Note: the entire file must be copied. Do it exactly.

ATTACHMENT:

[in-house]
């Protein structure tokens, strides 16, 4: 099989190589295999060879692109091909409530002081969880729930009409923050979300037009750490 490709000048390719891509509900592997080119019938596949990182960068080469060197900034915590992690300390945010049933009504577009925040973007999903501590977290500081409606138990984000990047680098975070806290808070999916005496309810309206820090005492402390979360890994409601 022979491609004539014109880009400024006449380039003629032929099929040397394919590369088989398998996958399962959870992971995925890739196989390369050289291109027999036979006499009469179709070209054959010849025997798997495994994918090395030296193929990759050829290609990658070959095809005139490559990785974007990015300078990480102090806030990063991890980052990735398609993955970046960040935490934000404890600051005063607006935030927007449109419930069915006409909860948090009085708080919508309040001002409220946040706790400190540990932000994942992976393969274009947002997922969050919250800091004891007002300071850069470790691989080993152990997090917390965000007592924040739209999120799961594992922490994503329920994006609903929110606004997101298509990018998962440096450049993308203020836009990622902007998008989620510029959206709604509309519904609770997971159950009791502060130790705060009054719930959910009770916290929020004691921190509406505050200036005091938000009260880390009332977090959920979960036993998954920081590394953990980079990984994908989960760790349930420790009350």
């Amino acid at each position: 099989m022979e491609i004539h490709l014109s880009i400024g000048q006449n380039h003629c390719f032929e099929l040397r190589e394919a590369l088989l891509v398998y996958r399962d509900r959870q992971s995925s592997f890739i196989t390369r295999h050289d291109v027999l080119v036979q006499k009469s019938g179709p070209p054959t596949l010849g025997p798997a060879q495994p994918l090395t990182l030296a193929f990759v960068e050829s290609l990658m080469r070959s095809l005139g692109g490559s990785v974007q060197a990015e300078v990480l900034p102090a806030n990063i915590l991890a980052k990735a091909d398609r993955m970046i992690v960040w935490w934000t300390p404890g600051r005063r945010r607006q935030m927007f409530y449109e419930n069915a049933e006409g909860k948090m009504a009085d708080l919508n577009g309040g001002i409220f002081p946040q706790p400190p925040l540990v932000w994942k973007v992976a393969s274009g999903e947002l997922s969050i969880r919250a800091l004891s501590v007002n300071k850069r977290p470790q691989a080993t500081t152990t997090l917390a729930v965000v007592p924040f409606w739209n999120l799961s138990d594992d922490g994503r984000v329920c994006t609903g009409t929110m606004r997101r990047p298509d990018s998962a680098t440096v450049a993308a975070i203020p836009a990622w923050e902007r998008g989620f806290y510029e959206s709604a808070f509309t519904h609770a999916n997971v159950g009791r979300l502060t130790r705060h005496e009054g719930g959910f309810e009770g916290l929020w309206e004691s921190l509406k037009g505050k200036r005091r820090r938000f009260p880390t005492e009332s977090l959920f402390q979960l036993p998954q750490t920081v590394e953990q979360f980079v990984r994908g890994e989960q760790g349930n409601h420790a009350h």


[in-house]
């Protein structure tokens, strides 16, 4: 099989190589295999060879692109091909409530002081969880729930009409923050979300037009750490 490709000048390719891509509900592997080119019938596949990182960068080469060197900034915590992690300390945010049933009504577009925040973007999903501590977290500081409606138990984000990047680098975070806290808070999916005496309810309206820090005492402390979360890994409601 022979491609004539014109880009400024006449380039003629032929099929040397394919590369088989398998996958399962959870992971995925890739196989390369050289291109027999036979006499009469179709070209054959010849025997798997495994994918090395030296193929990759050829290609990658070959095809005139490559990785974007990015300078990480102090806030990063991890980052990735398609993955970046960040935490934000404890600051005063607006935030927007449109419930069915006409909860948090009085708080919508309040001002409220946040706790400190540990932000994942992976393969274009947002997922969050919250800091004891007002300071850069470790691989080993152990997090917390965000007592924040739209999120799961594992922490994503329920994006609903929110606004997101298509990018998962440096450049993308203020836009990622902007998008989620510029959206709604509309519904609770997971159950009791502060130790705060009054719930959910009770916290929020004691921190509406505050200036005091938000009260880390009332977090959920979960036993998954920081590394953990980079990984994908989960760790349930420790009350």
């Amino acid at each position: 099989m022979e491609i004539h490709l014109s880009i400024g000048q006449n380039h003629c390719f032929e099929l040397r190589e394919a590369l088989l891509v398998y996958r399962d509900r959870q992971s995925s592997f890739i196989t390369r295999h050289d291109v027999l080119v036979q006499k009469s019938g179709p070209p054959t596949l010849g025997p798997a060879q495994p994918l090395t990182l030296a193929f990759v960068e050829s290609l990658m080469r070959s095809l005139g692109g490559s990785v974007q060197a990015e300078v990480l900034p102090a806030n990063i915590l991890a980052k990735a091909d398609r993955m970046i992690v960040w935490w934000t300390p404890g600051r005063r945010r607006q935030m927007f409530y449109e419930n069915a049933e006409g909860k948090m009504a009085d708080l919508n577009g309040g001002i409220f002081p946040q706790p400190p925040l540990v932000w994942k973007v992976a393969s274009g999903e947002l997922s969050i969880r919250a800091l004891s501590v007002n300071k850069r977290p470790q691989a080993t500081t152990t997090l917390a729930v965000v007592p924040f409606w739209n999120l799961s138990d594992d922490g994503r984000v329920c994006t609903g009409t929110m606004r997101r990047p298509d990018s998962a680098t440096v450049a993308a975070i203020p836009a990622w923050e902007r998008g989620f806290y510029e959206s709604a808070f509309t519904h609770a999916n997971v159950g009791r979300l502060t130790r705060h005496e009054g719930g959910f309810e009770g916290l929020w309206e004691s921190l509406k037009g505050k200036r005091r820090r938000f009260p880390t005492e009332s977090l959920f402390q979960l036993p998954q750490t920081v590394e953990q979360f980079v990984r994908g890994e989960q760790g349930n409601h420790a009350h």